One would guess Plantago patagonica began as a grassland species that survived in refuges during the glaciers to reemerge when conditions dried. The grasslands would never have had to be contiguous for it to spread between the tip of South America and New Mexico, just close enough for migrating animals to spread the reddish-tan seeds.
Today, the short plant is primarily found on the western plains and in the intermountane region from Baja and Sonora north into the prairie provinces of Canada with scattered populations through the upper midwestern areas freed late from the ice. In Ohio, the only known population grows on “an old beach ridge associated with pre-glacial Lake Warren” in Williams County, which borders Michigan. In Michigan, the taprooted annual’s been found in the band of counties north of the glacial hills separating the state from Ohio and near Lake Michigan.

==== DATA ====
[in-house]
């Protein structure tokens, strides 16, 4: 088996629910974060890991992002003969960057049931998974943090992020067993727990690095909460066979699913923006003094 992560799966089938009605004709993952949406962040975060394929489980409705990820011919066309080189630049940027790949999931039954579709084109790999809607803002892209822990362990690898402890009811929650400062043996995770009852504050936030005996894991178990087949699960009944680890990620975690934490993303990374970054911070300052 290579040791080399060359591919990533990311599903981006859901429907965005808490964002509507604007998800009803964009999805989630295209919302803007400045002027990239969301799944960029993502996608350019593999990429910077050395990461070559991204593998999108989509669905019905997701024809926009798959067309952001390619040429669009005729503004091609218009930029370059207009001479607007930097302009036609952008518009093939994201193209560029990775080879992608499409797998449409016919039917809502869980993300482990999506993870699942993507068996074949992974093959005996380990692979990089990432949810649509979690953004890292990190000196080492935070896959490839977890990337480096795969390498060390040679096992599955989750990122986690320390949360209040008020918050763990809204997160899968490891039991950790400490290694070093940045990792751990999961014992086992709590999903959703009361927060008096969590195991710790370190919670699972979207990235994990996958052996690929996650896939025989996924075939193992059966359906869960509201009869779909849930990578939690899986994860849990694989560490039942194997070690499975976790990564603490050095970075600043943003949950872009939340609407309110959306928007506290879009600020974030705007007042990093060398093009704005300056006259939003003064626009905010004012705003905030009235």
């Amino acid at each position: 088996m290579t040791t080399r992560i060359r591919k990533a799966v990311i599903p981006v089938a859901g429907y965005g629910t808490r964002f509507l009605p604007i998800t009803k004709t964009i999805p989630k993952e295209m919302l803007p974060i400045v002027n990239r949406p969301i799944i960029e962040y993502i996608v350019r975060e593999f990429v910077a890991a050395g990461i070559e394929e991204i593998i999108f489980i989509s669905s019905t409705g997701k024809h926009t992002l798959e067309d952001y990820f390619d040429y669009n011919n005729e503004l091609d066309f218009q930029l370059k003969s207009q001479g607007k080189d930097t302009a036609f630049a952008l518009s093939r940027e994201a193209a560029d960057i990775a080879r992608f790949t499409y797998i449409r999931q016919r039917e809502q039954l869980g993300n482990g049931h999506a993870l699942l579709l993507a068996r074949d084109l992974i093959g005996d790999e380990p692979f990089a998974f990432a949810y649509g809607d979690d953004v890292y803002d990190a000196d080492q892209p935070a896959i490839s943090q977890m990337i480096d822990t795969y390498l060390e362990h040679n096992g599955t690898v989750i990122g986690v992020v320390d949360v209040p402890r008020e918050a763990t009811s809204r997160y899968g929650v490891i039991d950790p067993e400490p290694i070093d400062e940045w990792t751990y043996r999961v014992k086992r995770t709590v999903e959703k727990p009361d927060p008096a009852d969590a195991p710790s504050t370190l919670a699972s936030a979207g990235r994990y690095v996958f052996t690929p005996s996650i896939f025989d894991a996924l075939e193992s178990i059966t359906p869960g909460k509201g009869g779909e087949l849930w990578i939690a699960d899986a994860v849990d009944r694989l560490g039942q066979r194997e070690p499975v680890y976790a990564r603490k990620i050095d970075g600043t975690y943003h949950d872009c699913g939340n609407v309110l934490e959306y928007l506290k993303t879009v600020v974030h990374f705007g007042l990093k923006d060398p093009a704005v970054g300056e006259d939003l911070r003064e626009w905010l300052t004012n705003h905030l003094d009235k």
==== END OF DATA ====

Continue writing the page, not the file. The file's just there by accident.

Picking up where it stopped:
Rønsted’s group implies the fires that came with a changing climate and forest vegetation is what reduced its range. A team led by Todd Esque found that recent burning caused a significant decline in the number of Plantago species seeds in the ground in the Mojave, and the loss was greater for plants that grew under shrubs than in the open. While a single fire wasn’t enough to exterminate the plants, the repeated fires east of the Mississippi could certainly have had that effect, if they had once grown there.
In the areas that remained grasslands, grazing may have limited woolly plantain’s population. It’s eaten by guanaco and sheep in South America, and cattle and prairie dogs in this country. All those mammals prefer grasses, but the winter annual is eaten because it’s there when other vegetation’s scarce and it’s neither poisonous nor prickly.